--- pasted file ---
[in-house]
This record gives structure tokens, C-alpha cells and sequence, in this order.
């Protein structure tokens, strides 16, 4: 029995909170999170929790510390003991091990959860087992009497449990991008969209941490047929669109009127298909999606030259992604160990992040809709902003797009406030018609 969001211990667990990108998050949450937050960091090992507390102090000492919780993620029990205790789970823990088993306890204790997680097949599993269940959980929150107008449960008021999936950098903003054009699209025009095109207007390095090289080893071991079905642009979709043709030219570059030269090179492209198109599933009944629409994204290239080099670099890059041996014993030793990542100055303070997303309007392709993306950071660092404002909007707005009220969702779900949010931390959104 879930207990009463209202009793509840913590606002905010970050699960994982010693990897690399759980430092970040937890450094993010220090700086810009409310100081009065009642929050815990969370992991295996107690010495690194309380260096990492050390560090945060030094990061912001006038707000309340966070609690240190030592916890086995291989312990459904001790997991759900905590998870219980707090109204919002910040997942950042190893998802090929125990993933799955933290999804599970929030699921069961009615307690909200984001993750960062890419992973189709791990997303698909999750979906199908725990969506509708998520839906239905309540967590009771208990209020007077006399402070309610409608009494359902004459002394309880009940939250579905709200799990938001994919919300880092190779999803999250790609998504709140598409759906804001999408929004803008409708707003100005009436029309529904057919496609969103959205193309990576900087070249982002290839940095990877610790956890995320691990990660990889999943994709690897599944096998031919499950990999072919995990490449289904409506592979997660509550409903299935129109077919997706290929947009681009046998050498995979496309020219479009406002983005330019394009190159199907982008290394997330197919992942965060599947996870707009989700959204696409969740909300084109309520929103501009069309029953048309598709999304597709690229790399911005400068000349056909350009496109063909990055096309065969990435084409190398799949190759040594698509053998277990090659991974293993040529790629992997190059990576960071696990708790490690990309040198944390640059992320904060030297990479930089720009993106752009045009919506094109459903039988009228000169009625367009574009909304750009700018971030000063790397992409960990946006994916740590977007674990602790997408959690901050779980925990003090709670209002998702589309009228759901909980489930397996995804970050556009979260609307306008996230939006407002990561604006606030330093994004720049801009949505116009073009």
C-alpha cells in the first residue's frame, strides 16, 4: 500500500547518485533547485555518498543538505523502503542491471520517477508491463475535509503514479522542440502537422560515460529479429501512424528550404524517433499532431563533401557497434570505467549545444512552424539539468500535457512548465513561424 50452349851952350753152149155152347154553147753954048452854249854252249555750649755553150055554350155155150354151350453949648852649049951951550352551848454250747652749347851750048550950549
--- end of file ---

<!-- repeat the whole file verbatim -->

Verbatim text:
[in-house]
This record gives structure tokens, C-alpha cells and sequence, in this order.
């Protein structure tokens, strides 16, 4: 029995909170999170929790510390003991091990959860087992009497449990991008969209941490047929669109009127298909999606030259992604160990992040809709902003797009406030018609 969001211990667990990108998050949450937050960091090992507390102090000492919780993620029990205790789970823990088993306890204790997680097949599993269940959980929150107008449960008021999936950098903003054009699209025009095109207007390095090289080893071991079905642009979709043709030219570059030269090179492209198109599933009944629409994204290239080099670099890059041996014993030793990542100055303070997303309007392709993306950071660092404002909007707005009220969702779900949010931390959104 879930207990009463209202009793509840913590606002905010970050699960994982010693990897690399759980430092970040937890450094993010220090700086810009409310100081009065009642929050815990969370992991295996107690010495690194309380260096990492050390560090945060030094990061912001006038707000309340966070609690240190030592916890086995291989312990459904001790997991759900905590998870219980707090109204919002910040997942950042190893998802090929125990993933799955933290999804599970929030699921069961009615307690909200984001993750960062890419992973189709791990997303698909999750979906199908725990969506509708998520839906239905309540967590009771208990209020007077006399402070309610409608009494359902004459002394309880009940939250579905709200799990938001994919919300880092190779999803999250790609998504709140598409759906804001999408929004803008409708707003100005009436029309529904057919496609969103959205193309990576900087070249982002290839940095990877610790956890995320691990990660990889999943994709690897599944096998031919499950990999072919995990490449289904409506592979997660509550409903299935129109077919997706290929947009681009046998050498995979496309020219479009406002983005330019394009190159199907982008290394997330197919992942965060599947996870707009989700959204696409969740909300084109309520929103501009069309029953048309598709999304597709690229790399911005400068000349056909350009496109063909990055096309065969990435084409190398799949190759040594698509053998277990090659991974293993040529790629992997190059990576960071696990708790490690990309040198944390640059992320904060030297990479930089720009993106752009045009919506094109459903039988009228000169009625367009574009909304750009700018971030000063790397992409960990946006994916740590977007674990602790997408959690901050779980925990003090709670209002998702589309009228759901909980489930397996995804970050556009979260609307306008996230939006407002990561604006606030330093994004720049801009949505116009073009």
C-alpha cells in the first residue's frame, strides 16, 4: 500500500547518485533547485555518498543538505523502503542491471520517477508491463475535509503514479522542440502537422560515460529479429501512424528550404524517433499532431563533401557497434570505467549545444512552424539539468500535457512548465513561424 50452349851952350753152149155152347154553147753954048452854249854252249555750649755553150055554350155155150354151350453949648852649049951951550352551848454250747652749347851750048550950549